SECURE Himalaya project was launched by the Indian Government to ensure the conservation of forest resources, land and biodiversity with local and global significance on the inaugural day of the Global Wildlife Programme (GWP) conference. This article shares details on the states that are implementing this program, the specific landscapes where this project will be implemented, the agencies collaborating for this project, and the main features of this project.
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Secure Himalaya Project – Implementing States & Collaborating Agencies
It covers the high Himalayan Ecosystem spread over Uttarakhand, Sikkim, Jammu & Kashmir and Himachal Pradesh. This project is a collaboration between the Environment, Forests and Climate Change Ministry (MoEFCC) and the UNDP (United Nations Development Programme). The project was launched in the background of increasing habitat degradation, fragmentation of area which is increasing due to the high dependence of the local communities on the natural resources and unplanned infrastructure.
Project Implementation – Specific Landscapes
- Kanchenjunga – Upper Teesta Valley in Sikkim
- Gangotri – Govind and Darma – Byans Valley in Pithoragarh in Uttarakhand
- Lahaul – Pangi and Kinnaur in Himachal Pradesh
- Changthang in Jammu and Kashmir
SECURE Himalayas – Main Features
- SECURE Himalayas project is spread over 6 years.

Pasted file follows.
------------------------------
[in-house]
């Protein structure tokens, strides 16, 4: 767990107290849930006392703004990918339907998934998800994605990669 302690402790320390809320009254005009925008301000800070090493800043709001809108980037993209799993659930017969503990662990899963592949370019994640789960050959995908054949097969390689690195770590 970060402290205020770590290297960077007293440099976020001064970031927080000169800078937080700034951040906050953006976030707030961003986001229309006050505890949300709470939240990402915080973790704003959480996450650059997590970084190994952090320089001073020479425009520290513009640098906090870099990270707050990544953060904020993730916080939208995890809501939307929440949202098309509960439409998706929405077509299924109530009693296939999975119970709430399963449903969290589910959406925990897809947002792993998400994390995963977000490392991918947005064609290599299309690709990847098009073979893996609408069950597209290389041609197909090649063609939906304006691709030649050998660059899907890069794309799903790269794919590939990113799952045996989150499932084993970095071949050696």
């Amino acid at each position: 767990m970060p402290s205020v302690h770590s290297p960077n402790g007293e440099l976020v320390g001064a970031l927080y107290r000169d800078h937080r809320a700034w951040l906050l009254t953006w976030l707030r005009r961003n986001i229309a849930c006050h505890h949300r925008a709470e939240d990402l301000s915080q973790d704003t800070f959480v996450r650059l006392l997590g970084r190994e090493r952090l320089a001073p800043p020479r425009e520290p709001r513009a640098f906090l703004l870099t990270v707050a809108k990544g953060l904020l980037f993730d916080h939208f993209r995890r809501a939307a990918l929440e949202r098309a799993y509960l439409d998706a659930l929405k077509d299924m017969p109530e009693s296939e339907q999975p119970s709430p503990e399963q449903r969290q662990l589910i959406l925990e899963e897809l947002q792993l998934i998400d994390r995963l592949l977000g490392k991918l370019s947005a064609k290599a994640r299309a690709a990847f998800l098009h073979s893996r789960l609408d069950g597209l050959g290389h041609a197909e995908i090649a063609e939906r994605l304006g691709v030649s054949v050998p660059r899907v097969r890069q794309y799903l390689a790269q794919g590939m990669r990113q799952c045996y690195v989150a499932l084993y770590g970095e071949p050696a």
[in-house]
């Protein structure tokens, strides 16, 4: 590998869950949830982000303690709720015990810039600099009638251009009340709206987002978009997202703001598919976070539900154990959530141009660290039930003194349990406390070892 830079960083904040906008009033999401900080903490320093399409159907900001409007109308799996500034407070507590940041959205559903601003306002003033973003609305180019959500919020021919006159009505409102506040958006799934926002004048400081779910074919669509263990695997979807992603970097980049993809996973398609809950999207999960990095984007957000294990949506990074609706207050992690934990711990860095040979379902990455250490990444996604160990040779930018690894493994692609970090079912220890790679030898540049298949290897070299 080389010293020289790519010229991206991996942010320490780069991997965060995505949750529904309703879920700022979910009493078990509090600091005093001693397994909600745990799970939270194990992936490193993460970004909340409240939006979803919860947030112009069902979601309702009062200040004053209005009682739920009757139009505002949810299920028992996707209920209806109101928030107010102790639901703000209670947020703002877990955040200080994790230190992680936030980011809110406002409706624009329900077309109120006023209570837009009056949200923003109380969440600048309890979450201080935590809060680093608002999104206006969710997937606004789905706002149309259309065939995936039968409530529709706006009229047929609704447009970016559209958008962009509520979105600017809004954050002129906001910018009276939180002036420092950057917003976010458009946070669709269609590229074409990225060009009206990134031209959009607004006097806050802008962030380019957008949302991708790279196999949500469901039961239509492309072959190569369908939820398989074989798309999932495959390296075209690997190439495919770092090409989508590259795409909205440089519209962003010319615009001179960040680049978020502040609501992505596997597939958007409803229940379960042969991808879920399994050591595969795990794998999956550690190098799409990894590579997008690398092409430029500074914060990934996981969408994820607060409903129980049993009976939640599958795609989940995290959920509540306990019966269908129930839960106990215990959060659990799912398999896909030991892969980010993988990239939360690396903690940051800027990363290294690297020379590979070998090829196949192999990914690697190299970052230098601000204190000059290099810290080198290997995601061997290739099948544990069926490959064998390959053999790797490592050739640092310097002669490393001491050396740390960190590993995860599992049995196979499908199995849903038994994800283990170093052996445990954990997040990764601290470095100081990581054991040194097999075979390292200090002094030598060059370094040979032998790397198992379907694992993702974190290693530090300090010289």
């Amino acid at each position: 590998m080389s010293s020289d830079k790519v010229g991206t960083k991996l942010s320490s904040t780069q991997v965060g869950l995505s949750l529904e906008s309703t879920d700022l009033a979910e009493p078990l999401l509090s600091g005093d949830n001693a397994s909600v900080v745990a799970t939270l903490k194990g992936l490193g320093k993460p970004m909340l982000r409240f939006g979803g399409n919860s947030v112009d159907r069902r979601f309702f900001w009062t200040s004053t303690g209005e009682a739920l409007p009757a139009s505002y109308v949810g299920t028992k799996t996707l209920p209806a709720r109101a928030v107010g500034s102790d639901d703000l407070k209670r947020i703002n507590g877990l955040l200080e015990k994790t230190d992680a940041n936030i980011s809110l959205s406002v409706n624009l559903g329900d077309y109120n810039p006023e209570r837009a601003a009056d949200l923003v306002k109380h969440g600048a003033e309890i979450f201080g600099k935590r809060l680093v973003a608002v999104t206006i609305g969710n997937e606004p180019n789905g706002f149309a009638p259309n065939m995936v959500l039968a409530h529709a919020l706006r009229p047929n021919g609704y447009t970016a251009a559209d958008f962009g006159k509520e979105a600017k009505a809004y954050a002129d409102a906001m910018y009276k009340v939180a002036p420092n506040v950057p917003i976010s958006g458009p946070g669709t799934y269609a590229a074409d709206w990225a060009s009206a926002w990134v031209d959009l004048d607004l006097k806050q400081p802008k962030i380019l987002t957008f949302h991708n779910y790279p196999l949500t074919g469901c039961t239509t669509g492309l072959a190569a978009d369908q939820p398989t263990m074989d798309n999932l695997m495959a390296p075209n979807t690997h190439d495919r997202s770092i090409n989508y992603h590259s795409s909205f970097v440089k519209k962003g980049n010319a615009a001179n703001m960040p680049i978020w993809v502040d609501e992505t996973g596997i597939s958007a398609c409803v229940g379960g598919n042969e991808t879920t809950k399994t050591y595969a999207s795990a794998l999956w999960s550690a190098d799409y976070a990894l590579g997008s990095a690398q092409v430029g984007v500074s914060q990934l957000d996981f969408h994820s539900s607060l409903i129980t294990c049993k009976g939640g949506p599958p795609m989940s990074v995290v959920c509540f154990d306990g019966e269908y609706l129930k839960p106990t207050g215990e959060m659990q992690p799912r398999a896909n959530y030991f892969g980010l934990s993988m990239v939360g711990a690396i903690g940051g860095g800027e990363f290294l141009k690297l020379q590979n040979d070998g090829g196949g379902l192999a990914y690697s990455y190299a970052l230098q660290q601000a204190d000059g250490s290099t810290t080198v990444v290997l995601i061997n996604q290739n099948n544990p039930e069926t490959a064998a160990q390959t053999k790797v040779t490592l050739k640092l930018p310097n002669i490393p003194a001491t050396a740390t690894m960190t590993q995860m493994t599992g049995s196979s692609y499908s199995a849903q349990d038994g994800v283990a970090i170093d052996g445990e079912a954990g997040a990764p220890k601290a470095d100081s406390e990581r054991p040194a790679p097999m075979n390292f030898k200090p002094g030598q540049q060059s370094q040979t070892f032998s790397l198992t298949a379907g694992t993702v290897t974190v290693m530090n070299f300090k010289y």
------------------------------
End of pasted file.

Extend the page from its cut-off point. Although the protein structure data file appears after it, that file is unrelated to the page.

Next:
- The objective of the project is to secure people’s livelihood, restore, conserve and use sustainably the high range ecosystems of the Himalayas.
- The key focus of the project is on improving the enforcement to ensure the reduction in wildlife crime, protection of snow leopard and other endangered species and ensuring a secure livelihood to the people in the region.
- Protecting the people’s livelihood has taken topmost importance under the SECURE Himalaya since the relative remoteness and isolation of the communities in the mountains (which includes tribal communities) has rendered them the last preservers of their heterogeneous culture and local knowledge that has a global impact.
- Stringent monitoring and better enforcement measures will be taken to inhibit the illegal trade in medicinal and aromatic plants in these parts. These plant species are especially vulnerable since they are threatened species.
The government also launched India Wildlife mobile App and released the National Wildlife Action Plan for the period 2017-2031 on the occasion.
Multiple Choice Question
Consider the following Statements
- National River Ganga Basin Authority was formed under Section-3 of the Environment Protection Act, 1986 by the Central Government in 2009. It declared the Ganga as the ‘National River’ of India.
- National Council for Rejuvenation, Protection and Management of River Ganga, also known as National Ganga Council replaced National Ganga River Basin Authority (NGRBA). NGRBA was dissolved from 7th October, 2016.
- The Paris Agreement was signed on 22 April 2016.
- The Montreal Protocol came into force after the amendment of the Kigali Agreement, which is an environmental treaty signed by countries to phase out Ozone Depleting Substances (ODSs) from the earth’s atmosphere.
Which of the following options is correct?
A) Only Statement 1, 2 and 3 are true.
B) Only Statements 1, 3 and 4 are true.
C) Only Statements 2, 3 and 4 are true.
D) All the above-given statements are true.
Kigali Agreement is an amendment to the Montreal Protocol. After the Montreal Protocol came into force in 1989, it has undergone many amendments and the Kigali Agreement is the 8th amendment of the Montreal Protocol.
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